Then they have the audacity to place large portions of blame Jared Polec for the team’s poor season? This stinks!

They brought this guy into the club to play the outside running game. He started the season well, averaging over 20 touches per game through the first four weeks of the season, so it was bloody well evident he could play the role.

Then he got on Rhyce Shaw’s bad side. Listening to David King and company before the game tonight, there was the feeling that some at North did not like the fact that Polec is not the in-and-under type – perhaps not ‘Shinboner’ enough. Hell, I could have told you that about him before you recruited him! He is the run-and-carry guy. He was a half back flanker/wingman who cleaned up and delivered the footy. Not everyone is a Cunnington/Ziebell/Anderson-type player. If that is all you had, you’d be the slowest team in the damn league!

I look at Polec in 2020 and I see a scapegoat for a team that has underperformed. For that matter, I see the bloke who was traded with him, Jasper Pittard, as another scapegoat for some really poor management of players.

In Pittard’s case, he started this year really well, too. Then, for some reason, he was thrown forward by Shaw in a defensive role. This looked to unsettle him and he was soon dropped. That was after Round 11 – we’re yet to see him again.

I actually have a bit of faith in both Pittard and Polec. They are good players that have been let down by this club. North Melbourne and Rhyce Shaw have not only done a poor job in using them, but they have done a magnificent job in undermining the confidence of these two players to the point I am not sure they will be of use to North going forward.

There are a lot of rumours going around about whether Polec will be at Arden Street in 2021. I would not blame him at all for jumping ship if the opportunity presented. Ditto for Pittard. One is an outside runner that they want to be something else. The other is a half back flanker they are trying to make into a defensive forward. The responsibility for their poor seasons is as much Rhyce Shaw’s as it is the players.

Probably more so.



I know this could be a direct contradiction to the section above, which has set both Polec and Pittard back, but at this stage of the season, why the hell not try something? It’s not like they have anything to lose.

They’re getting game time into Nick Larkey, which is great, but he is contesting one against two, and sometimes one against three in the air. Josh Walker is up forward with him, but these Queensland conditions are not really conducive to big forwards taking pack grabs, are they? Then why clog the forward line up with three of them?

You’ve got Larkey, Mason Wood and Josh Walker playing forward for the simple reason that convention dictates you’re supposed to play three marking forwards. That’s the only reason I can see for having all three out there. They’re not there to provide effective targets – only the best big forwards in the game can thrive in night games in QLD.

North have been absolutely pummelled by injury, and I was going to suggest throwing a fleet of smalls forward into the fray to see what they could conjure, but with Tarryn Thomas, Curtis Taylor, Will Walker, Kayne Turner and Jack Mahony all sidelined, they really don’t have anyone else to stand at the feet of a tall and rove the contests.

A forward line of Larkey, Zurhaar, Hall, Ziebell, Scott and maybe Marley Williams is still not quick enough and clean enough at ground level. However, what they’re doing now simply is not working, either. Mason Wood is kicking at goal like a bloke with no legs, Larkey managed one grab with the ball continuously kicked on his head, and Walker… I love what he has brought to this team, but he is there as a stop-gap and is best used in defence.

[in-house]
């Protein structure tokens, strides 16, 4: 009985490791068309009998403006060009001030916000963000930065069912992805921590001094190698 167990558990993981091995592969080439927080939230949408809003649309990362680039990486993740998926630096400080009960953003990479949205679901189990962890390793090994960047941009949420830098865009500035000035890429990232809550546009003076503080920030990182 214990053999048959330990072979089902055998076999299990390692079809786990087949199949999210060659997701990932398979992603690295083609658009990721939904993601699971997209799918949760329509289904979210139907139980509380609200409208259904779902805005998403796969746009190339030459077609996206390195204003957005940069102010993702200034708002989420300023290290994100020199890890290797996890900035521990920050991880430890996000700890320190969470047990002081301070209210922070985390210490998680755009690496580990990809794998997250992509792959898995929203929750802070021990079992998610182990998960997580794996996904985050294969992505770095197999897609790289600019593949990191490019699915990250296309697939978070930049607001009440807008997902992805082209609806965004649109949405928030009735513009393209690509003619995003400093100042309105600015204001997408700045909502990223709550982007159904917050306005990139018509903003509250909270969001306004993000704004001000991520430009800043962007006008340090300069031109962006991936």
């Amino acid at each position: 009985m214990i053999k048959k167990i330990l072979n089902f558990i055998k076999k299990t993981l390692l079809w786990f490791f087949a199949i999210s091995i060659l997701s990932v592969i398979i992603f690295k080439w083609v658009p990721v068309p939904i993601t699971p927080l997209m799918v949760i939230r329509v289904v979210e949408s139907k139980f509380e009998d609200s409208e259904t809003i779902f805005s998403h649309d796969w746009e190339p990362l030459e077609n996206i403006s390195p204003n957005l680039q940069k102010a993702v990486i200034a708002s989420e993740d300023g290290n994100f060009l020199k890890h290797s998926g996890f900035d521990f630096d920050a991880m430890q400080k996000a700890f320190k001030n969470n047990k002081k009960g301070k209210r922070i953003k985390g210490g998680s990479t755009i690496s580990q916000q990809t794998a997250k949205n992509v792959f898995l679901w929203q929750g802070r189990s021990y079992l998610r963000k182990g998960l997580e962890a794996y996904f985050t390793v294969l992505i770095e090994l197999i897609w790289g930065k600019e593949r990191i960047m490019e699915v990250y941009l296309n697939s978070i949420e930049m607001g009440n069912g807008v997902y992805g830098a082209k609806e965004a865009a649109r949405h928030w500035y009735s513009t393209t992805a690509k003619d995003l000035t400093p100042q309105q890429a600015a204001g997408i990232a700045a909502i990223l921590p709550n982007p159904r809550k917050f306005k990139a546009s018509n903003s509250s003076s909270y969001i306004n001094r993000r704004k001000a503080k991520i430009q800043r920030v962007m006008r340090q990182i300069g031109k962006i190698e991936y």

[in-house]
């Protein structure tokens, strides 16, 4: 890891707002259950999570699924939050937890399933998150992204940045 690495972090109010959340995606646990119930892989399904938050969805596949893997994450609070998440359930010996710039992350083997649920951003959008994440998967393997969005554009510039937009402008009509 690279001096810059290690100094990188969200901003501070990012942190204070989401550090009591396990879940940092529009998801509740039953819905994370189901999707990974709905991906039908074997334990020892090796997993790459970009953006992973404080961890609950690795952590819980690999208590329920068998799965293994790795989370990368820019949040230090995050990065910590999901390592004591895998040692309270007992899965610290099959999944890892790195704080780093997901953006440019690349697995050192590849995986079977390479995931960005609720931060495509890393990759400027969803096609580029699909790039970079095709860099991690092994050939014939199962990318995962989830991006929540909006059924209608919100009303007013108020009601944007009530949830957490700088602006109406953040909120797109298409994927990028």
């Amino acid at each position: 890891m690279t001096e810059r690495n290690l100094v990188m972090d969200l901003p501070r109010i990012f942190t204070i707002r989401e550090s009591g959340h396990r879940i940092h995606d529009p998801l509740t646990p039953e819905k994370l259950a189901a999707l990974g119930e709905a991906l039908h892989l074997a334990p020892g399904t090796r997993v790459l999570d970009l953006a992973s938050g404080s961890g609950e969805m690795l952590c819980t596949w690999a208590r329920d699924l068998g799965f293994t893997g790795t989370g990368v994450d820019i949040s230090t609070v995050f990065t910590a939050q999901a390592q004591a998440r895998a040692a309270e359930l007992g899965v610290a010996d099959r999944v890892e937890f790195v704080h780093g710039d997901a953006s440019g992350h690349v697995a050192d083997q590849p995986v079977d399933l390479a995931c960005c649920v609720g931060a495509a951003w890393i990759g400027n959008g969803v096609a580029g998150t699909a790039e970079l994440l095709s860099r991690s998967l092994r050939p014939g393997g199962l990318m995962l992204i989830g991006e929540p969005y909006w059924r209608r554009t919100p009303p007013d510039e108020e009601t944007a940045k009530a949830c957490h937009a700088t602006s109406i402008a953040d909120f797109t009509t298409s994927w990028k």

Maybe they could start Flynn Perez in a pocket. Maybe Jack Mahony can get back and give them some zip when the footy hits the deck. Whatever they do, Rhyce Shaw now has the opportunity to throw this team around with impunity in the last two weeks. Forget Mason Wood – that ship sailed a long time ago. Don’t be tempted by the eternal tease that is Taylor Garner who is listed as just about ready to come back right when things no longer matter. Try something different – something that hasn’t already failed.

Go small, or smallish, given injury, and don’t bomb the ball inside fifty. Grub it, kick chaos balls and allow the quicker blokes a chance to beat the Freo and West Coast defenders to the ball. Sometimes all they need is a chance. And going tall and kicking it on their heads time and time again offer no chance whatsoever.



Did he ever really go away?

I think even the most ardent Port fan will concede that the 2020 version of Gray wasn’t really up the level we have come to expect from this superstar, but over the last little bit, we’re seeing some definite signs.

He was arguably best on ground last week, from memory, and this week he followed up with another 20 touches and a goal despite the attention of a quality defender, in Luke McDonald.

Robbie may have lost a little zing off his sidestep, but even at 90% he is better than most small forwards in the game. The fact he can shift gears and head into the guts adds so much more to the Power heading into finals.

An in-form Gray could be the difference between glory and almost attaining it this year.



Two incidents involving Connor Rozee were umpired completely different in this game.

One instance saw him tackle Jy Simpkin over the boundary line. The first quarter of the tackle was executed in-play, with the last three quarters occurring over the line. It was judged holding the ball, which was really harsh.

In the last quarter, the same thing happened, with Rozee propping on the line, daring the tackler to come get him. The tackler did and carried Rozee over the line – the umpire ruled it a throw-in. The incidents were almost identical and yet we have a completely different decision.

You hear fans of all teams scream for consistency. We didn’t see it in this game when it came to these decisions. Rozee really got the rub.


Just before I finish up, did anyone else find it funny when James Brayshaw called the bloke out in the crowd wearing a mask? “Why wear one when you don’t have to?”

Maybe because he doesn’t want to die? Hope JB attends the next protest in Melbourne…